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Rest In Peace, “Rosie”

Naomi Parker Fraley, the woman whose real life photo was the inspiration for the “Rosie the Riveter” campaign during World War II has died. Read more of her remarkable story here : Rosie the Riveter

Rest in Peace Naomi and thanks for inspiring a generation of women!

Be Brave,
Jamie Christine

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Aching Eyes

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Several years ago, okay, actually 15 years ago, I was plagued with ocular migraines. In a nutshell, it is migraine in your eyeball. They are excruciating. Ocular migraines are often accompanied by nausea and severe vertigo but the worse part was all that throbbing pain centered in your eyes. When I experienced one, I was forced to be bed for hours with an ice pack on my face. They shut my life down.

Around 2005, I came across a supplement for mood and sleeping called 5-HTP. It was a miracle pill for me. Not only did my sleep improve, symptoms from fibromyalgia as well as ocular migraines slowly disappeared. It was a new lease on life for me. Today, I experience these pain in the eyeball migraines very seldom.

Except for today. I spent way too much time on the computer yesterday. I woke in the middle of the night with a pounding migraine. I used every trick in the book to vanquish the nasty beast. After 3 hours, the headache is subsiding but my eyes are killing me. Which is frustrating because I have a ton of work to do on the computer. I will have to ration my time in front of a screen and ration my work.

So that means, this is it for today’s blog post.
Rest, ice and meds.

Be brave.
Jamie Christine

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Friday Funk

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I woke up in a strange mood today.

I can feel a funky mood coming over me. One of those days where I either get myself together or I bark at people all day. I hate yelling at my boys so I will make every attempt to get it together. I will spend most of my day cleaning a little, crocheting and watching movies. I may take a walk to the grocery store. My car is out of commission right now but the walk may good for me. Adding to my discontent is the fact that the first person I thought of this morning was my gold digging step-mother. When my father died she robbed my brother and I of everything. Hell, when my father was alive she robbed us of him. Thinking of her puts me in a foul mood but if the spirit is bringing her up there may be something there that I need to investigate. Ugh…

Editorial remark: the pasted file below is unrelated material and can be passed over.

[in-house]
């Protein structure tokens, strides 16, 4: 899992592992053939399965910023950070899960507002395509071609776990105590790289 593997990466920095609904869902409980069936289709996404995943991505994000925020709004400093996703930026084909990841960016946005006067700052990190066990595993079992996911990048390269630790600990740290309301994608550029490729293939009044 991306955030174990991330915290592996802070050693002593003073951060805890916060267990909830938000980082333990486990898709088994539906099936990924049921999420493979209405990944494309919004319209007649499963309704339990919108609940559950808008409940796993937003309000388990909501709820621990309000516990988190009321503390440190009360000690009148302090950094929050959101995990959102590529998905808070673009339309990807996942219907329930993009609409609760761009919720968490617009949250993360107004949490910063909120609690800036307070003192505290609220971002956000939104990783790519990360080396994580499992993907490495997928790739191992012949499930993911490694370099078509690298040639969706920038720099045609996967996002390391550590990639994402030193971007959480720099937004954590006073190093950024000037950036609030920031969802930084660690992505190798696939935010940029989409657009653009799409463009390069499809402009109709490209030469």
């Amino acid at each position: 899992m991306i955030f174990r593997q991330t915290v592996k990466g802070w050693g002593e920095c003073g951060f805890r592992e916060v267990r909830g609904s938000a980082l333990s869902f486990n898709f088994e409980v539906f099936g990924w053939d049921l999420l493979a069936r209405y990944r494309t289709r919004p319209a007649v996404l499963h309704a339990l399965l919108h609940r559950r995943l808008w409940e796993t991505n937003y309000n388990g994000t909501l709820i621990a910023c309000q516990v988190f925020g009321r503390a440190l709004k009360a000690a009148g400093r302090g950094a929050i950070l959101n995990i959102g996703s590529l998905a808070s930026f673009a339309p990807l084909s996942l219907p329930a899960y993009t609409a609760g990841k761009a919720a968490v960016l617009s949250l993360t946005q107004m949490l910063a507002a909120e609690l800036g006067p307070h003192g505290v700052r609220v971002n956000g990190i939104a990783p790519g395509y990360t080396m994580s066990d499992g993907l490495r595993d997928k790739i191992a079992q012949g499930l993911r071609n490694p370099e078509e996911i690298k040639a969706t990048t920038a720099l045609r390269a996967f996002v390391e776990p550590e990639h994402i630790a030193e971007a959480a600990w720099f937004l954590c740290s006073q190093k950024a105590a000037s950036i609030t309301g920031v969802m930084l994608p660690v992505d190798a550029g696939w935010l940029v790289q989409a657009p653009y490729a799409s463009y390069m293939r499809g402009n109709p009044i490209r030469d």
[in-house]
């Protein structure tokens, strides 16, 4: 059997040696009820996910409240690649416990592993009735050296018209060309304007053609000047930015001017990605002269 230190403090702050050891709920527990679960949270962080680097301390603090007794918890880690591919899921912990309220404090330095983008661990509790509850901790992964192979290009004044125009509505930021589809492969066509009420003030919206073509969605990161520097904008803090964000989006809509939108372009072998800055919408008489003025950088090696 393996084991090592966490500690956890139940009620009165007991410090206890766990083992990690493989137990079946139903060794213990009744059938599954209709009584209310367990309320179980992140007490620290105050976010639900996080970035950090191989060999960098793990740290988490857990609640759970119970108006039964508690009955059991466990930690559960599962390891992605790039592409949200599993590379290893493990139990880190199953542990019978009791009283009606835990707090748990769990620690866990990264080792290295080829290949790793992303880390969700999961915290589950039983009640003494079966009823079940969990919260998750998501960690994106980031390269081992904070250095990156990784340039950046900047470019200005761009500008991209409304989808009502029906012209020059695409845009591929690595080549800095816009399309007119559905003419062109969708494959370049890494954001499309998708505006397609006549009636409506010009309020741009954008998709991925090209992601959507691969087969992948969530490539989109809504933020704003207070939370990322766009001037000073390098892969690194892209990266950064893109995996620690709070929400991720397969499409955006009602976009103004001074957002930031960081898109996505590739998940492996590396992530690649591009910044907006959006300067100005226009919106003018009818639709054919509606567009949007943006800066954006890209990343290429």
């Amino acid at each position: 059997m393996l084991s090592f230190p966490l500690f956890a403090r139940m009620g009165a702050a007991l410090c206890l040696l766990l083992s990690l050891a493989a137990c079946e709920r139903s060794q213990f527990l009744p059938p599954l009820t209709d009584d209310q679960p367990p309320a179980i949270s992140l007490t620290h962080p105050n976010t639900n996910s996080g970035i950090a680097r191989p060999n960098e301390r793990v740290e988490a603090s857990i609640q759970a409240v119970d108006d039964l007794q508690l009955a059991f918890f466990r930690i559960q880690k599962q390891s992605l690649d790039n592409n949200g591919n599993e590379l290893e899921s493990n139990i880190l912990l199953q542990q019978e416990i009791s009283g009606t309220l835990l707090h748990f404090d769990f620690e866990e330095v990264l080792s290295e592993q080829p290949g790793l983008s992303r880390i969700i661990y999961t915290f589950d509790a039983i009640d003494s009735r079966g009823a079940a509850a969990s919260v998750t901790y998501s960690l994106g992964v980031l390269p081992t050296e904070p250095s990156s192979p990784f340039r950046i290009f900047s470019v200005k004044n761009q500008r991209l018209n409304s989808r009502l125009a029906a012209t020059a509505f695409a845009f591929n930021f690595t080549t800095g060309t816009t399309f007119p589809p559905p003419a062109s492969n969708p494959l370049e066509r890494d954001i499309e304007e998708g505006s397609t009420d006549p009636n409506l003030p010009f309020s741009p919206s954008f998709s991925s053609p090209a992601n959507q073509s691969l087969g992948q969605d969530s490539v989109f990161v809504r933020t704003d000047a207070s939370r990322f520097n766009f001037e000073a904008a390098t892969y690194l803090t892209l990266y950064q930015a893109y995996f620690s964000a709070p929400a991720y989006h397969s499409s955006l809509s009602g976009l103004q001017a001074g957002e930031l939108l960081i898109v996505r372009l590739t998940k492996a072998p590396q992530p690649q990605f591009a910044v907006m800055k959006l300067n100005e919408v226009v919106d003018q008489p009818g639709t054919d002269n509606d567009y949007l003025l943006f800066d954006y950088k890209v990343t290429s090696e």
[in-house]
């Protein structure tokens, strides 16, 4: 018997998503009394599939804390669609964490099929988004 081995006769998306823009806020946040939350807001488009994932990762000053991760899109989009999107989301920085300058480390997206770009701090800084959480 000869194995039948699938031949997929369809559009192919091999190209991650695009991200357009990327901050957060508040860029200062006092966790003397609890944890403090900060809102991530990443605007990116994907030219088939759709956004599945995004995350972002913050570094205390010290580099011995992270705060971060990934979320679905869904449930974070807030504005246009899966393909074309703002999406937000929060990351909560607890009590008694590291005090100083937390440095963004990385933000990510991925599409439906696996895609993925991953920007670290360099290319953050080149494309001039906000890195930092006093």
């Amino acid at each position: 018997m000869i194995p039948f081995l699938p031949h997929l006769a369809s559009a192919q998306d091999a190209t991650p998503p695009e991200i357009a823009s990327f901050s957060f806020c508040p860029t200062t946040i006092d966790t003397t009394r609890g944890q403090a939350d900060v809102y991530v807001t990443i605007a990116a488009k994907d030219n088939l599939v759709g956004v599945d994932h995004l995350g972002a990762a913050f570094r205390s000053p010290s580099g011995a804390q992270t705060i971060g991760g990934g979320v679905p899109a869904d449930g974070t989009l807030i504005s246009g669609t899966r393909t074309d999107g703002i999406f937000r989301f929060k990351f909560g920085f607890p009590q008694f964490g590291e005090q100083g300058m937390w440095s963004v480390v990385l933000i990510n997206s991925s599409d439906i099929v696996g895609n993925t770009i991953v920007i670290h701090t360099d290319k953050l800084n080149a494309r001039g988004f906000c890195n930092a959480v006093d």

So, here is something bright and cheery to help my mood and wish you a very  happy and safe weekend!

Be brave.
Jamie Christine

 

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Right Foot In. Left Foot Out.

Do the hokey pokey and turn yourself about…

Right Foot.
My right foot stepped out a few months ago. It jumped the gun announcing that we were moving and packed up half of the house. It lead our minds and our hearts halfway in to a new adventure. We were exited and terrified.

Left Foot.
The left foot planted itself firmly, right where we are and said no, we are not leaving. It opened the door on jobs, raises in income and reminded us of everything that we loved here in Arizona. We love the West and in our hearts, Arizona is home.

So, now, with my left foot firmly in a comfortable place and my right foot dangling about in the scary unknown, I have arrived at an impasse.

I do not know if I should stay or should I go?

I don’t know what to do. I just keep crocheting, writing, researching and asking the question…what do I do? what do I want to do? I am hokey-poking about, turning in all kinds of circles and I haven’t a clue.

Damn it…

Be brave.
Jamie Christine

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Seeing Things

Seeing is believing or so they say.

I have been searching for a way to articulate anxiety. It is something that I have great difficulty putting into words so that others can see a little of what it is like to live with anxiety. I believe that if you can catch a glimpse of what others are experiencing in their personal struggles then, more often than not, we find a little more compassion and  understanding for things we don’t completely comprehend. At least, I hope that’s the way it goes.

I can only speak for myself but the more I begin to understand my own struggles with PTSD and anxiety, the more I wish someone else would just say, I get it, I get you. Intellectually, I know that there are a lot of other people living their best life with PTSD and anxiety. I know, that I am not alone. Bold, honest truth is that sometimes what you feel trumps what you know and those are the moments when we long for someone to love, accept and understand our struggles.